Galway will have to improve enormously to beat Mayo

Sometimes there can be no hiding from hard facts. And here are two:

Firstly, the Galway senior football team have not won an All-Ireland quarter-final since 2001.

Secondly, they have not won a single game in Croke Park in the past eight years and on the clear evidence provided last Sunday against Sligo, even if they did beat Mayo in two weeks time, which is a big if, that statistic is unlikely to change.

I was in McHale Park to see Mayo disembowel Roscommon at their ease and I was in Markievicz Park to see Galway stumble luckily to a narrow victory over Sligo. And based on the respective performances from both panels and managements, there will only be one result in Pearse Stadium on July 19.

And that is a Mayo victory.

 

Galway management must improve

It is not only some of the players, but Liam Sammon and his management team, who need to pick up their performance a great deal if Galway are going to win anything of substance this year.

Tactically Galway were at sea on many occasions last Sunday and it could easily have cost them the game.

Firstly, Seán Armstrong was destroying Sligo’s Neil Ewing at left corner forward.

Nevertheless in a bizarre move, after he had shot three points from top of the left he was switched with Joe Bergin who was grafting well out the field.

So out goes Armstrong, and Bergin goes into the corner.

Explain that one to me?

If you have a forward who is making hay, leave him there and feed him lots of ball. Don’t take him out of the position. It made no sense whatsoever.

Likewise Galway did not utilise Michael Meehan effectively last Sunday and he only kicked two points from play and seemed subdued for long periods of the contest.

Meehan needs to be on the edge of the square or roving around in the scoring zone. He proved last year against Kerry what he can do if close to goal and getting a good supply. Instead in the first half against Sligo he was wandering out to wing-forward, in the corner, centre-forward and drifting from pillar to post. He is a proven score getter, Galway’s best. And he must be kept near to goals. The further he drifts or is told to drift out, the less effective he is.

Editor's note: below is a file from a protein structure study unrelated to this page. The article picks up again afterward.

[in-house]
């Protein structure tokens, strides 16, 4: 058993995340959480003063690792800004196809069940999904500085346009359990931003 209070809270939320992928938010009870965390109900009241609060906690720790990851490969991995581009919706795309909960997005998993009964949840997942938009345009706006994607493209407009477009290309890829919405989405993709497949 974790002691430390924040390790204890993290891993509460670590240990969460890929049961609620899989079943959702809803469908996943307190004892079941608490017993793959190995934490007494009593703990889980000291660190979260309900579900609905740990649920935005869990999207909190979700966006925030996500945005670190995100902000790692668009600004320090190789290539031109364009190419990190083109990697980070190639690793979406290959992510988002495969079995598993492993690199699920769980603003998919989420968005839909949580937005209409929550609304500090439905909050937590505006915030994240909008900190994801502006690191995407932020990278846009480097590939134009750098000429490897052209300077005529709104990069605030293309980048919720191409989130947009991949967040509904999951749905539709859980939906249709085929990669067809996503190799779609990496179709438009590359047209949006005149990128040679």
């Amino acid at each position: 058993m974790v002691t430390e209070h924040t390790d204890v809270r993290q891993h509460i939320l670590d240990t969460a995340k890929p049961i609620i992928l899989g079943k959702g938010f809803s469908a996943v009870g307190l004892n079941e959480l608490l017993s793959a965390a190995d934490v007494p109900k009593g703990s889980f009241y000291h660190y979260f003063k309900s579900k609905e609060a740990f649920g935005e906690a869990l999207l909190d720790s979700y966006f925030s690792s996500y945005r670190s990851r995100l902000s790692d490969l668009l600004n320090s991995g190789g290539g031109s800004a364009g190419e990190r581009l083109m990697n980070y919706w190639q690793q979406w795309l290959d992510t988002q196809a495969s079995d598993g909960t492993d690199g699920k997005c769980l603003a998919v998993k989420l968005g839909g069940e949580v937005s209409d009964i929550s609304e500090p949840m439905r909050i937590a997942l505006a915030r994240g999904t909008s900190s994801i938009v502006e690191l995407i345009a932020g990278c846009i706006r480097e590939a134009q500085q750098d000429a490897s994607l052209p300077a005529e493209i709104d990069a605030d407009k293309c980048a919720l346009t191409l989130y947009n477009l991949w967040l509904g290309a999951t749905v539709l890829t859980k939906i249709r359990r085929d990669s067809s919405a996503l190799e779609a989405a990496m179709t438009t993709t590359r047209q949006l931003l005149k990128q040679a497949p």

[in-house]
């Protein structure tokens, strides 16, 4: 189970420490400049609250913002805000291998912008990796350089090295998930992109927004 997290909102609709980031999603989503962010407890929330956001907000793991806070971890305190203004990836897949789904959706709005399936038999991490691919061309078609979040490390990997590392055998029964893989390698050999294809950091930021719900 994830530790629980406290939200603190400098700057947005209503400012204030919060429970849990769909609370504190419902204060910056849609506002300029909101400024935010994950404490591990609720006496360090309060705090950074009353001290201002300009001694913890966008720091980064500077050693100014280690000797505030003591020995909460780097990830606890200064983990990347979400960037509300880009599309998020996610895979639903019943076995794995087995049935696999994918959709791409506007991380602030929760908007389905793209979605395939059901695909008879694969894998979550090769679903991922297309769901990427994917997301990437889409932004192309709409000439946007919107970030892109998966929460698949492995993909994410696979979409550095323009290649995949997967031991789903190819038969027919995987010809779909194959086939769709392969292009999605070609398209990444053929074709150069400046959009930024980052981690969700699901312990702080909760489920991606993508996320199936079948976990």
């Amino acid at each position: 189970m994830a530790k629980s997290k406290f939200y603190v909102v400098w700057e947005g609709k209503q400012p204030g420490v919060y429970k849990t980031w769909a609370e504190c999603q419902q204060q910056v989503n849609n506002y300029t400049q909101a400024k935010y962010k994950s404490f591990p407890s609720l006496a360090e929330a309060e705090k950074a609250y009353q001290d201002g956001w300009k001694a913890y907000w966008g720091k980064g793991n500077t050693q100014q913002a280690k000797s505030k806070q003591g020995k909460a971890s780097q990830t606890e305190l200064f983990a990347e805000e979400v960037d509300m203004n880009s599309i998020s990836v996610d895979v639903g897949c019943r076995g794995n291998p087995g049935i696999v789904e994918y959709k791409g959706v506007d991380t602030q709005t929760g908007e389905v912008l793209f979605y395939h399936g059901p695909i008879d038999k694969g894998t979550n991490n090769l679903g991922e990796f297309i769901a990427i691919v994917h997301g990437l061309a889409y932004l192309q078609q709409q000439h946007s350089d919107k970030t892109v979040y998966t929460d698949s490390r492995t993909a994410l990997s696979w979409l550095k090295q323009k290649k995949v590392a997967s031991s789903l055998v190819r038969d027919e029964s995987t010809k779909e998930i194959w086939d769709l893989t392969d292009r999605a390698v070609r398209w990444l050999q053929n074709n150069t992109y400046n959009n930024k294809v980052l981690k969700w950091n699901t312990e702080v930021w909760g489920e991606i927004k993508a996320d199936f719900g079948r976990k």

Galway seem to have adopted a kind of ‘rotation’ policy like the one Dublin engaged in over the past few seasons.

It was rubbish then and it is rubbish now.

Play your forwards in their best positions.

The decision to bring on Oughterard’s Joe Joe Greaney for the injured Matthew Clancy also raised a lot of eyebrows and to take him off again just 20 minutes later will have been a blow to his confidence.

The management team had used two substitute slips at that juncture for the benefit of one.

Finally on the negative list is the continuing ineptitude of Galway’s midfield partnerships. Garry O’Donnell from Tuam Stars was having a poor game there, and that was copper fastened by his silly reaction to being held down by Johnny Davey.

With Ewing having just been red-carded for Sligo it was brainless to have gotten involved in any way at that stage. Referees always like to balance the books in that department.

The midfield combo selected by management will be vital against Mayo as Ronan McGarrity and either David Heaney or Tom Parsons are a solid combination.

There will have to be some hard questions and some correct answers provided at county training in the next fortnight if the JJ Nestor cup is to stay in Galway for the next 12 months.

 

Westmeath in disarray

On the way back from Sligo last Sunday we listened to the horror show from Croke Park on Radio One. It was difficult to grasp the battering that Dublin gave to Westmeath.

I had heard over the past few months that it was not all ‘sweetness and light’ in the Westmeath camp, but I still didn’t expect a drumming of the magnitude they received off the Dubs.

I will leave it up to Joe Fallon to analyse that performance, but suffice to say it will take the panel a fair while to get over that hammering.

Likewise it is unlikely that Tomás Ó Flatharta will be on the Westmeath sideline after the team runs out of road in the qualifiers.

Nobody likes to be involved with or attend such one-sided games and when you consider what Mayo did to Roscommon and now a 27 point defeat for Westmeath, it makes you wonder how far is the gap in standard from the likes of Tyrone in full-flight and the rest of us?

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